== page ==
Outcome-driven services

 

Outcome-driven servicesThe primary purpose of services is to get consumer’s job done well. Outcome-driven service is an approach that shifts the focus away from the service solution back to a job’s outcome and satisfaction in each step of execution.

--> Characteristics of services in IT
Outcome-driven statement a place to visit
Outcome-driven statement is a place you need to visit

The attitude described above gives us several benefits. Let’s read a long citation.

First, and most important, when you focus on the customer job, your understanding of customer value is no longer limited by preconceived notions about a solution because your focus is no longer on the solution. It takes the focus off the service, and places it squarely on what the customer is trying to accomplish…

Second, when the focus is on the customer job, you can rely on customers to inform you of their needs for service innovation. This flies in the face of what you may hear from many so-called experts, who say that customers do not know what they need and cannot articulate their needs even if they can identify them. This is simply not true once the focus is placed on the customer job rather than on service requirements: customers know very well what they are trying to get done and can explain quite clearly how they measure success in accomplishing a job.

Third, a focus on the customer job provides a broader and deeper understanding of customer needs… [We can deconstruct a specific job and] reveal particular steps that have been previously overlooked. It is also sure to uncover difficulties that customers have with particular steps…

For example, data backup
can be substituted by
synchronization with
standby database.

Fourth, by focusing on the customer job, companies gain a better understanding of substitutes and competitive threats… Services don’t just compete with other services; they compete with anything the customer might use or do to get the job done better. Forewarned is forearmed: with a job focus, a company can determine how to compete with both its close (other services) and far (substitutes) competitors because the customer job transcends solutions.” (Bettencourt, 2010)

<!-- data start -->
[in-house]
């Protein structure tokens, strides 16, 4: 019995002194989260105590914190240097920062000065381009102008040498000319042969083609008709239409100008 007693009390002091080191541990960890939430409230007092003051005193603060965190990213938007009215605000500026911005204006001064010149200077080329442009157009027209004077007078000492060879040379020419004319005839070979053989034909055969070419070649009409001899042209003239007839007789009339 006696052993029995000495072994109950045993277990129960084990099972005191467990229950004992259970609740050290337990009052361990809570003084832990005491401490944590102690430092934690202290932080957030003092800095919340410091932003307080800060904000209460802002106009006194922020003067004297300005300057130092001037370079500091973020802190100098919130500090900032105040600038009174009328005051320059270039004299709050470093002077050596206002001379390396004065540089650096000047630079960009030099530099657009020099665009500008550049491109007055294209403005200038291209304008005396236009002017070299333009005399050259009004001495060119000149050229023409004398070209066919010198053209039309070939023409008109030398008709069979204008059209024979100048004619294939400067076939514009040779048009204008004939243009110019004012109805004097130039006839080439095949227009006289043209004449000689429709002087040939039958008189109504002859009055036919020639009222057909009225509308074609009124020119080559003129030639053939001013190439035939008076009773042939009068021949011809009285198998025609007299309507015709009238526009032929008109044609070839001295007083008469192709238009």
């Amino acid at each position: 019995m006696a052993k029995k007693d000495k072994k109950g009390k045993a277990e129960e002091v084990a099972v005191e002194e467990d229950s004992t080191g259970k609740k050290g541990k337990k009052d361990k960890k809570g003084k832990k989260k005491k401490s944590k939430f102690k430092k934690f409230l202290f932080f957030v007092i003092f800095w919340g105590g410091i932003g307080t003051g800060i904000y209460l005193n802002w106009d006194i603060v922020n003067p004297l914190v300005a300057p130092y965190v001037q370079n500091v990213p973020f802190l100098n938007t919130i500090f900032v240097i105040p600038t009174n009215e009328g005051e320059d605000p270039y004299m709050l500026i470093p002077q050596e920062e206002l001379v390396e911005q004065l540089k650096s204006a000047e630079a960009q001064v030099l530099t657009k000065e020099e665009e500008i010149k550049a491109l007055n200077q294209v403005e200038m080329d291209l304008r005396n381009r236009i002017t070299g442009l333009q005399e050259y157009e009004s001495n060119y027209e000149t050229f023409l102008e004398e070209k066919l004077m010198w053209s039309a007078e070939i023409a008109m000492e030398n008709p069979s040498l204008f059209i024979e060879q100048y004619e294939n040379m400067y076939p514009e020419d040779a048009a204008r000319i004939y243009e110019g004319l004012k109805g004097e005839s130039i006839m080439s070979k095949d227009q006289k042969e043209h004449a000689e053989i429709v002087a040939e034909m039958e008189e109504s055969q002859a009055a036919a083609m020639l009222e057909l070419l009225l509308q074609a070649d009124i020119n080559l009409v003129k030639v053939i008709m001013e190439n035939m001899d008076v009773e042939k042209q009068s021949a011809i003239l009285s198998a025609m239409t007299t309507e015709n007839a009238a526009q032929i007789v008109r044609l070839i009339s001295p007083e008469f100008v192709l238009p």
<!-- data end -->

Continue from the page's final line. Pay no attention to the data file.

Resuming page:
When we understand what outcome is needed and what job has to be done to get this outcome, we have to create a formal job statement for the service.

How to create a good job statement?

Explore  Preparation and preliminary analysis of coming job are one of the most important parts of the Service Design.

If I had only one hour to save the world, I would spend fifty-five minutes defining the problem, and only five minutes finding the solution

According to (Bettencourt, 2010) a good job statement must follow these rules:

  • be stable over time
  • be relevant to individuals (for example, across genders, ages, geography)
  • not include any references to how the need might be satisfied, it should not mention solutions, technologies or other services
  • reflect what the consumers are trying to accomplish, not just a task to get them there
  • use unambiguous language so that all who read it will understand it in the same way, imprecise words such as usable, dependable, and effectively must be avoided

To simplify the creation of such statement, at first we can define the key question. (Chevallier., 2010) recommends to begin with “How” or “Why” questions. Sometimes it is a real art to finding the right question with minimum words and maximum meaning. Several articles and books explain how to do this. This knowledge can be helpful but anyway doesn’t substitute the real experience.
Examples of the key questions are: “Why quarterly OPEX is so high?”, “How to migrate data from old disk array?”, How to prevent critical data loss in case of server failure?”, “How to increase the availability of CRM application?”

A job statement always has to include “an action verb followed by a specific object of action (for example, learn to play guitar, buy a home, find someone to marry). Optionally, a job statement may contain a contextual clarifier to describe the conditions or circumstances under which the job is executed.” (Bettencourt, 2010)

Job statement structure
Job statement structure

The following is a list of commonly used action verbs for describing job statement.

Achieve Create Discover Get Learn Plan Relieve Stop
Allow Demonstrate Ensure Help Locate Prepare Remember Teach
Confirm Detect Experience Identify Maintain Prevent Remove Understand
Coordinate Determine Find Improve Make Protect Share Update
Correct Develop Fix Keep Obtain Provide Stay Verify

Common verbs for job statement, adapted from (Bettencourt, 2010)

Job statement is
User-centric,
Co-creative
and Holistic.

Contextual clarifier should answer the questions that begin with “What”, “Who”, “Why”, “When”, “Where” or “How Much”. Of course question “How” is prohibited. You mustn’t discuss ways of problem resolution or service delivery on the statement phase.

Cynefin in Service Design -->

Leave a Reply

Fill in your details below or click an icon to log in:

WordPress.com Logo

You are commenting using your WordPress.com account. Log Out / Change )

Twitter picture

You are commenting using your Twitter account. Log Out / Change )

Facebook photo

You are commenting using your Facebook account. Log Out / Change )

Google+ photo

You are commenting using your Google+ account. Log Out / Change )

Connecting to %s